Options for Efficiency to Reduce CO2 from Existing Power Plants
Existing power plant carbon performance standards being developed under the Clean Air Act could include supporting or crediting energy efficiency projects which reduce CO2 emissions by reducing electricity use in buildings. Payments for CO2 reductions or incentives and rebates, on top of energy cost savings, could shorten payback on efficiency projects, including energy service performance contracts or deeper building retrofits.
The U.S. Supreme Court ruled in 2009 that CO2 qualifies as an air pollutant subject to regulation under the Clean Air Act, and in June 2013 President Obama directed the U.S. EPA to develop carbon pollution standards for power plants - the source of one-third the nation’s greenhouse gases.
In June 2014, EPA will propose carbon dioxide (CO2) performance standards for existing electricity generating units under section 111(d) of the Clean Air Act. After finalization, state governments then develop implementation plans to meet the standards. Those standards, beyond requiring utilities to take actions at the power plants themselves, may allow states to credit projects and technologies outside the power plant “fence line” that reduces power sector emissions such as improving energy efficiency in buildings.
Harvard Law School recently published a report on the role of Efficiency in the Clean Air Act Section 111(d). Entitled, “Efficiency Rules” the report provides useful background and details how the EPA must identify approaches that demonstrate that any action is:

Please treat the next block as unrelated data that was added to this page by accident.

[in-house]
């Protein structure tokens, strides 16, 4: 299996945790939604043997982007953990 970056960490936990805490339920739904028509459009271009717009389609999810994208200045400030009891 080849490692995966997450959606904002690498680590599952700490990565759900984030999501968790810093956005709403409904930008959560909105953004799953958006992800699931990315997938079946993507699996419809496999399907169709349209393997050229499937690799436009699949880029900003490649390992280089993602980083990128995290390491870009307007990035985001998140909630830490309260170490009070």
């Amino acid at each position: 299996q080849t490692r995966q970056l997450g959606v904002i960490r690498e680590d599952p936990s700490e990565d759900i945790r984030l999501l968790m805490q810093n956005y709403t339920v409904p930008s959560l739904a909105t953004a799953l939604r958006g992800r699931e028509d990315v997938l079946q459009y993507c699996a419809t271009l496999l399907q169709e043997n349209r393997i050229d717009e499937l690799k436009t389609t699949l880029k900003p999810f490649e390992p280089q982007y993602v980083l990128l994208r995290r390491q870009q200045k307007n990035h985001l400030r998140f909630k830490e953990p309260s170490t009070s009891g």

Recent guidance from U.S. EPA’s “Roadmap for Incorporating Energy Efficiency/Renewable Energy Policies and Programs into State and Tribal Implementation Plans (2012 Roadmap)” provides some preview of how EPA may view action on these four criteria.
Six energy efficiency providers (including Johnson Controls) recently released a policy paper with six recommendations for the U.S. EPA – urging EPA to recognize the role of efficiency from utility, state and private sector activities:
End-use energy efficiency should be an available means of compliance with the section 111(d) requirements.
The Guideline Document should provide guidance to States on presumptively approvable EE provisions in State compliance plans.
Existing State and utility programs should be recognized and scaled up.
Mechanisms for crediting private-sector-delivered energy efficiency activities, in addition to State and utility activities should be available.
EE can and should be credited in both rate- and mass-based compliance systems.
Criteria for approving EE elements of State plans should prioritize environmental rigor, administrative ease, and adaptability.
By 2015, states are to submit their state plans to the U.S. EPA for approval. Early guidance by EPA on how to credit, verify and capture energy efficiency as a part of a system of emissions reductions can help scale up U.S. building efficiency efforts.
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Industry Framework: Making End-Use Energy Efficiency a Credited Compliance Tool under SEC. 111(D) >>
 U.S. Environmental Protection Agency
 The companies included are: Ingersoll Rand, Johnson Controls, Honeywell, Schneider Electric, Siemens and United Technologies.